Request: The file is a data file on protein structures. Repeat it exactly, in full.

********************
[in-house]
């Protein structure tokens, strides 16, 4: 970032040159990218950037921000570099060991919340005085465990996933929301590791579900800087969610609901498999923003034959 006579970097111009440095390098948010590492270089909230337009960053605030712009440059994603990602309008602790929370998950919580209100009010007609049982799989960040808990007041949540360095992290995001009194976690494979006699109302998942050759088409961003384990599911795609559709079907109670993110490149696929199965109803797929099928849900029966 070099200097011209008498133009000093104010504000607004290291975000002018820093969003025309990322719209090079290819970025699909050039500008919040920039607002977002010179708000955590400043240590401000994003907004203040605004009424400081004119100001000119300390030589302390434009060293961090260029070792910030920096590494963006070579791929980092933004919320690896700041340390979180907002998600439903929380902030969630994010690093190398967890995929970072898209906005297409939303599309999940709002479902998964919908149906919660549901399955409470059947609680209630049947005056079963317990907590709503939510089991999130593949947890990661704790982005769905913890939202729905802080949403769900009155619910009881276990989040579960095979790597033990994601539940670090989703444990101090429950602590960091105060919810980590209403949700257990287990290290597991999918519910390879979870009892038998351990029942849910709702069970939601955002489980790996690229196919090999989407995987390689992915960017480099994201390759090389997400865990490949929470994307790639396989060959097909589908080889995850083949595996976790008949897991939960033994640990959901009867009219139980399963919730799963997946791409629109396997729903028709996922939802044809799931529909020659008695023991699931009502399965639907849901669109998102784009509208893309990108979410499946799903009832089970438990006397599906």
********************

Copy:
[in-house]
């Protein structure tokens, strides 16, 4: 970032040159990218950037921000570099060991919340005085465990996933929301590791579900800087969610609901498999923003034959 006579970097111009440095390098948010590492270089909230337009960053605030712009440059994603990602309008602790929370998950919580209100009010007609049982799989960040808990007041949540360095992290995001009194976690494979006699109302998942050759088409961003384990599911795609559709079907109670993110490149696929199965109803797929099928849900029966 070099200097011209008498133009000093104010504000607004290291975000002018820093969003025309990322719209090079290819970025699909050039500008919040920039607002977002010179708000955590400043240590401000994003907004203040605004009424400081004119100001000119300390030589302390434009060293961090260029070792910030920096590494963006070579791929980092933004919320690896700041340390979180907002998600439903929380902030969630994010690093190398967890995929970072898209906005297409939303599309999940709002479902998964919908149906919660549901399955409470059947609680209630049947005056079963317990907590709503939510089991999130593949947890990661704790982005769905913890939202729905802080949403769900009155619910009881276990989040579960095979790597033990994601539940670090989703444990101090429950602590960091105060919810980590209403949700257990287990290290597991999918519910390879979870009892038998351990029942849910709702069970939601955002489980790996690229196919090999989407995987390689992915960017480099994201390759090389997400865990490949929470994307790639396989060959097909589908080889995850083949595996976790008949897991939960033994640990959901009867009219139980399963919730799963997946791409629109396997729903028709996922939802044809799931529909020659008695023991699931009502399965639907849901669109998102784009509208893309990108979410499946799903009832089970438990006397599906």